Builder Focus: The Air We Breathe - Indoors and Out

2013-07-20T12:00:00Z Builder Focus: The Air We Breathe - Indoors and OutMichelle Krueger Times Correspondent
July 20, 2013 12:00 pm  • 

Thursday was the fourth Air Quality Action Day of the week and the sixth of the year.

The Indiana Department of Environmental Management urged us to reduce vehicle trips, mow lawns early in the morning or later in the evening and generally reduce our energy use in businesses and homes because high ozone levels are created on hot, still days when pollutants in gasoline, automobile emissions and other combustion engines, such as those that burn coal and other fossil fuels, are cooked by the sun.

So what happens when we all crank up the air conditioning and avoid the sweltering outdoor wall of heat by staying indoors as much as possible?

On average, the Environmental Protection Agency estimates that people spend about 90 percent of their time indoors. Since indoor air quality can be two to five times more polluted than outdoor air, indoor air pollution can threaten the health of everyone in your family – especially children, the elderly and those with respiratory difficulties.

According to the American Lung Association, the single most effective way to keep the air in your home healthy is to keep things out of your home that cause air pollution, including cigarette smoke, excess moisture and chemicals.

The second most important strategy is to ventilate - to pull dangerous pollutants out of the house. Run the exhaust fans in your bathroom and kitchen. Open your windows. Make sure you have a good exhaust system in place for appliances and stoves.

When it comes to keeping your family safe and healthy, whether you plan to continue living in your current home or want to build or remodel, make healthy air your goal.

When homes were naturally ventilated by the wind and other uncontrolled forms of air leakage, there was no need for a controlled ventilation system. However, today most people prefer a cozy, draft free and energy efficient home.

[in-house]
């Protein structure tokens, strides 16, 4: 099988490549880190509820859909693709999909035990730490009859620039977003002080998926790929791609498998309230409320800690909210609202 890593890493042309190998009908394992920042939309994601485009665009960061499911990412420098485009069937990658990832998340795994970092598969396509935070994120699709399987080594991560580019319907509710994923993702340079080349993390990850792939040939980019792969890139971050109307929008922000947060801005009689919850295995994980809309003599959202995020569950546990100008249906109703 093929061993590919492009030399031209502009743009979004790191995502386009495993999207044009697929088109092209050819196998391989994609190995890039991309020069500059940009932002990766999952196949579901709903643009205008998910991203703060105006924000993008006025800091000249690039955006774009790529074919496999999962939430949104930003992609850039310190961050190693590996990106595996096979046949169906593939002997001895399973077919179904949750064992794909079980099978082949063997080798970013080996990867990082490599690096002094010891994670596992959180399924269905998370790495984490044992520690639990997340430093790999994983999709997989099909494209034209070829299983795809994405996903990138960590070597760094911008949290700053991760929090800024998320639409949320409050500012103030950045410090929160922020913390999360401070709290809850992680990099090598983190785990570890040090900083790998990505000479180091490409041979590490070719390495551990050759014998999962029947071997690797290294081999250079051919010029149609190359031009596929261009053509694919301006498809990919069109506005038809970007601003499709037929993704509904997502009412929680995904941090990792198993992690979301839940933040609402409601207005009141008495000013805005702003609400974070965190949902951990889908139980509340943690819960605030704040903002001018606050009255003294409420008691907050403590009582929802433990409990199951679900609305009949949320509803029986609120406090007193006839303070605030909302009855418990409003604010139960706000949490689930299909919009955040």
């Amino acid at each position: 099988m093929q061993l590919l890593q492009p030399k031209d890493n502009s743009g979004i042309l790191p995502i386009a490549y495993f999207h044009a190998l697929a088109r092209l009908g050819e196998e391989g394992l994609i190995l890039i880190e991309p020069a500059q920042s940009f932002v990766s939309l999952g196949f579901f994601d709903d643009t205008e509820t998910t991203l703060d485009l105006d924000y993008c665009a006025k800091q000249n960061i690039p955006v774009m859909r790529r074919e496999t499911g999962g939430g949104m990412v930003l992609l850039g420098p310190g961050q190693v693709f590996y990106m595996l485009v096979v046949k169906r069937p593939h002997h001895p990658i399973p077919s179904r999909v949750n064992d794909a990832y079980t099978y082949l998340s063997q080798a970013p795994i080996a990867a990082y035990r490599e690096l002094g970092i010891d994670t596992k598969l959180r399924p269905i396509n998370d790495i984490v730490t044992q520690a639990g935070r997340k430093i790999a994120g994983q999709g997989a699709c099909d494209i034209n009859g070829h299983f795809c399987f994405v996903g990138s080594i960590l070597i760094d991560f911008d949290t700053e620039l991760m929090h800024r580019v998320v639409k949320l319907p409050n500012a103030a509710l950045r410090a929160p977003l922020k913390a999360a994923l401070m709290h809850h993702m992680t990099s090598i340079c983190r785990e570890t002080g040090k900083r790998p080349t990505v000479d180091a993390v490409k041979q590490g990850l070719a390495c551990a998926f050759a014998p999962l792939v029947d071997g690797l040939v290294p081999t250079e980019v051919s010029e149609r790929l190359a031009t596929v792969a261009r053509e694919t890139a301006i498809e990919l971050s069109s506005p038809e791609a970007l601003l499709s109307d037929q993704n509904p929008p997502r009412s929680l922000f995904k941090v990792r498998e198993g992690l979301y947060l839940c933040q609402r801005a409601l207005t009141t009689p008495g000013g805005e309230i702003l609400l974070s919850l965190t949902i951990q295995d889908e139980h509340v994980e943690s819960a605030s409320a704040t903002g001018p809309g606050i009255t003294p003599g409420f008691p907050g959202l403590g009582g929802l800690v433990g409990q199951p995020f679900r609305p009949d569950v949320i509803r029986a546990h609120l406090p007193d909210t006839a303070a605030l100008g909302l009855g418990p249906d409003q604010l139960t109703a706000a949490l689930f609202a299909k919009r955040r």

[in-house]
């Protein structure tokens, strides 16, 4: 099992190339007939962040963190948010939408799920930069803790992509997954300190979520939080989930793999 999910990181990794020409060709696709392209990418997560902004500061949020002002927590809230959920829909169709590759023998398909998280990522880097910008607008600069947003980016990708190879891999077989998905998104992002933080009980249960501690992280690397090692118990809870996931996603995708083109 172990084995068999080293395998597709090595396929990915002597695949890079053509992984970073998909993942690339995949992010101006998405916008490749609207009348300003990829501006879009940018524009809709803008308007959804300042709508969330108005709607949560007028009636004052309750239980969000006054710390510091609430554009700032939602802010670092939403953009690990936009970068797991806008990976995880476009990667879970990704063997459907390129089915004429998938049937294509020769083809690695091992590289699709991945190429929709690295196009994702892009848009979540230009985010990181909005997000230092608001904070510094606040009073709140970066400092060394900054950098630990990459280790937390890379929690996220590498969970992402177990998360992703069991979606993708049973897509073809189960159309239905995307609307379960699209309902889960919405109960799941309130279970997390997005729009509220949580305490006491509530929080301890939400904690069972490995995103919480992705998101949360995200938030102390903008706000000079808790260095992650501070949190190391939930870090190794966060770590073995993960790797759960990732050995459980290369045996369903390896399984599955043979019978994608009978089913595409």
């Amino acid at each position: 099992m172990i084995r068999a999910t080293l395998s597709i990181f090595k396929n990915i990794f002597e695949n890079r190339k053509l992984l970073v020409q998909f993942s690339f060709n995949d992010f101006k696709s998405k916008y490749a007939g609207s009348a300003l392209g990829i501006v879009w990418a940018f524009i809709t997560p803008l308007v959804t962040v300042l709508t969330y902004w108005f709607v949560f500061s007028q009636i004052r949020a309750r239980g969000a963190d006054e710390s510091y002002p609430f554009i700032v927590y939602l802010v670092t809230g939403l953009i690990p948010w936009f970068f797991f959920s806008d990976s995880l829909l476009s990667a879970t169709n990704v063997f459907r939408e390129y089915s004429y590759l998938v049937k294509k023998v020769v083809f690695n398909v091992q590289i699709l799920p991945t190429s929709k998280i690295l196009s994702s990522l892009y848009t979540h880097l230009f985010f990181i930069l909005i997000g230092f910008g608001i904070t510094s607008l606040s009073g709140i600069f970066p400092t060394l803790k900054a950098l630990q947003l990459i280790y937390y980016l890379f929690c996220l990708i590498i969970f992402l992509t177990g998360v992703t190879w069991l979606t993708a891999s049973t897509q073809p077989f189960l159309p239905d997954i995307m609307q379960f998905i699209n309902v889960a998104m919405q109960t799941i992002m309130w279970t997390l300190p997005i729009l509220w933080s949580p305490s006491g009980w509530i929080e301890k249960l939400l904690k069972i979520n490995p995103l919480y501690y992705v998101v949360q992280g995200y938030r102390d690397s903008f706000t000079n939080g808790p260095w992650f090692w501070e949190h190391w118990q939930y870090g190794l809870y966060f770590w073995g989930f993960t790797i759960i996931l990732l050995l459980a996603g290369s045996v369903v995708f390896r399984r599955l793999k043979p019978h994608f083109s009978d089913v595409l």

Modern building materials make newly constructed and remodeled homes much tighter than older ones. Plywood, housewrap, better windows, caulk and expanding foam are a few examples of common products that tighten a house.

Here’s the most important thing to keep in mind when it comes to air sealing. While people need to breathe, houses do not. People need windows that open and close and mechanical ventilation systems for fresh air. High performance walls need to be able to dry out when they get wet.

So, the problems once associated with a super insulated, super tight house – poor indoor air quality, back drafting of combustion appliances and high humidity and mold growth – are easy to address today.

First, seal up the house as tight as possible and then intentionally bring air in from location where you know it will be as fresh as possible. Mechanical ventilation systems are more than exhaust fans (which are provide spot ventilation to expel moisture and odors from limited areas). They expel stale air containing water vapor, carbon dioxide, airborne chemicals and other pollutants; draw in outside air, which contains fewer pollutants and less water vapor; distribute the outside air throughout the house; and control system operation automatically.

The equipment that performs these functions is available in many shapes, sizes and price points, so it’s important to work with an experienced builder to determine the right one for your home.

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